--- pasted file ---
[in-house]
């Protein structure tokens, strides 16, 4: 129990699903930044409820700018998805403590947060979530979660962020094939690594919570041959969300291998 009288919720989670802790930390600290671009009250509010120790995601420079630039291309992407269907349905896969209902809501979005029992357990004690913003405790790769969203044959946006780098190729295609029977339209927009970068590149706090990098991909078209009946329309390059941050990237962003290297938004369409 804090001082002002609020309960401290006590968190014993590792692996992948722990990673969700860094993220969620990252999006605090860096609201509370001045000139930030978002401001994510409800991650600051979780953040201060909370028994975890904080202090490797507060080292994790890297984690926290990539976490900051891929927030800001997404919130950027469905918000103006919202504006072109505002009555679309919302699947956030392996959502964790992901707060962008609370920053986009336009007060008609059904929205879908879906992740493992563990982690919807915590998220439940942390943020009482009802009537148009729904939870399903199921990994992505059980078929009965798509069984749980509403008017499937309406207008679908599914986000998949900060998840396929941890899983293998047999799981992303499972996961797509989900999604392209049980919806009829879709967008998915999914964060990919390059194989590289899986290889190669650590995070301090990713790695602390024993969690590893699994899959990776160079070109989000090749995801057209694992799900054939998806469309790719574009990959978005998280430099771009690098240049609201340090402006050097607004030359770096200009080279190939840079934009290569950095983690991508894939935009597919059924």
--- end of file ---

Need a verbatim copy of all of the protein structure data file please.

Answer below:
[in-house]
């Protein structure tokens, strides 16, 4: 129990699903930044409820700018998805403590947060979530979660962020094939690594919570041959969300291998 009288919720989670802790930390600290671009009250509010120790995601420079630039291309992407269907349905896969209902809501979005029992357990004690913003405790790769969203044959946006780098190729295609029977339209927009970068590149706090990098991909078209009946329309390059941050990237962003290297938004369409 804090001082002002609020309960401290006590968190014993590792692996992948722990990673969700860094993220969620990252999006605090860096609201509370001045000139930030978002401001994510409800991650600051979780953040201060909370028994975890904080202090490797507060080292994790890297984690926290990539976490900051891929927030800001997404919130950027469905918000103006919202504006072109505002009555679309919302699947956030392996959502964790992901707060962008609370920053986009336009007060008609059904929205879908879906992740493992563990982690919807915590998220439940942390943020009482009802009537148009729904939870399903199921990994992505059980078929009965798509069984749980509403008017499937309406207008679908599914986000998949900060998840396929941890899983293998047999799981992303499972996961797509989900999604392209049980919806009829879709967008998915999914964060990919390059194989590289899986290889190669650590995070301090990713790695602390024993969690590893699994899959990776160079070109989000090749995801057209694992799900054939998806469309790719574009990959978005998280430099771009690098240049609201340090402006050097607004030359770096200009080279190939840079934009290569950095983690991508894939935009597919059924």